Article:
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My project uses at least 100 helper classes like the below:

.pa5 {padding:5px} .pa10 {padding:10px} /* ... */
.pt5 {padding-top:5px} .pt10 {padding-top:10px} /* ... */
.pr5 {padding-right:5px} .pr10 {padding-right:10px} /* ... */
 /* ... */

It comes handy in some cases like <div class="pa10">...</div> but I think we overused it or, even worse, misused it.

For example, the below <a> tag contains 8 classes to define how it display (background, background hover, padding, border radius, diplay inline block, margin and float left). It looks like the way you use style="..." to inline style it:

<a href="#" class="bg1 bg2H pa10 rounded5 dpib mb10 fl mr10"></a>

In other case, even when we had the class profileInfo, we still use it with a lot of helper classes:

<div class="profileInfo bd2 clearfix pa5 tac ol1 por"></div>

I think this is a worse practice and could cause significant performance overhead on page rendering. Since I haven't worked a lot with CSS, I could not explain it clearly to make us change the way of using it. What do you think? Does your project have an explicit rule to limit the number of CSS classes for one element?

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The use of that many classes is a sign of incorrect CSS usage, but not because of performance. I doubt eight or ten classes on an element will be a noticeable performance issue.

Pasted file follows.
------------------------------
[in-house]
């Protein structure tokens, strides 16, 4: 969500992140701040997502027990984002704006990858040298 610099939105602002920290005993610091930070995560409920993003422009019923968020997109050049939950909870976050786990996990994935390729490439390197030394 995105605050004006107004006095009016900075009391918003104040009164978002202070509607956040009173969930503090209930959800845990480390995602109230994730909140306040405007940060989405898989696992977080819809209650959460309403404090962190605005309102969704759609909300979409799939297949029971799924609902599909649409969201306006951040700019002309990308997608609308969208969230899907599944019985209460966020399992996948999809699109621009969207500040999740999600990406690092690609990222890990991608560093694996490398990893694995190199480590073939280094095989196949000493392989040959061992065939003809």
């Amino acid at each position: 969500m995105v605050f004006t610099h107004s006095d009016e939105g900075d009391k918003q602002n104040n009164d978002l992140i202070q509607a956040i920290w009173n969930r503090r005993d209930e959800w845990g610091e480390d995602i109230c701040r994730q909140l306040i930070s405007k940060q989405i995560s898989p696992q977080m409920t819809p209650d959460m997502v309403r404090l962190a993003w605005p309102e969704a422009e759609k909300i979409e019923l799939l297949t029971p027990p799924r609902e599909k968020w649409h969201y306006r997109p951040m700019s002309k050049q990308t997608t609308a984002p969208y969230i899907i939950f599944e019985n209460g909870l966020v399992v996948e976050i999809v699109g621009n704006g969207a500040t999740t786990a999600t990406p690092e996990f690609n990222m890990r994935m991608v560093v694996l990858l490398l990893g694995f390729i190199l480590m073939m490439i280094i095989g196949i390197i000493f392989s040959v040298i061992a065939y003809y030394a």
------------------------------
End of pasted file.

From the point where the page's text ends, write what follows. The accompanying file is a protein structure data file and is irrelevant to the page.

I've never heard of an explicit limit on the number of classes assigned to an element, but that may due to a common understanding that it is not correct to create a class for every visual attribute.

An important (and possibly the primary) purpose of CSS is to associate rendering characteristics with conceptual (semantic) markup. Classes should be named for the concepts they represent, not their appearance. Like this:

.tableofcontents {
    padding-left: 10px;
    padding-top: 5px;
}

If the goal is to avoid duplication (though I honestly don't think duplicating a few lines of declarations in various blocks is harmful), one can assign multiple conceptual classes to a block:

.menu,
.logo,
.heading,
.tableofcontents {
    padding-top: 5px;
}

.menu,
.tableofcontents {
    padding-left: 10px;
}
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  • \$\begingroup\$ It's worth noting that consolidated selectors can lead to larger CSS files, depending on length of selectors and the number of styles they share: codereview.stackexchange.com/a/27910/26722 \$\endgroup\$ – cimmanon Nov 4 '13 at 17:02

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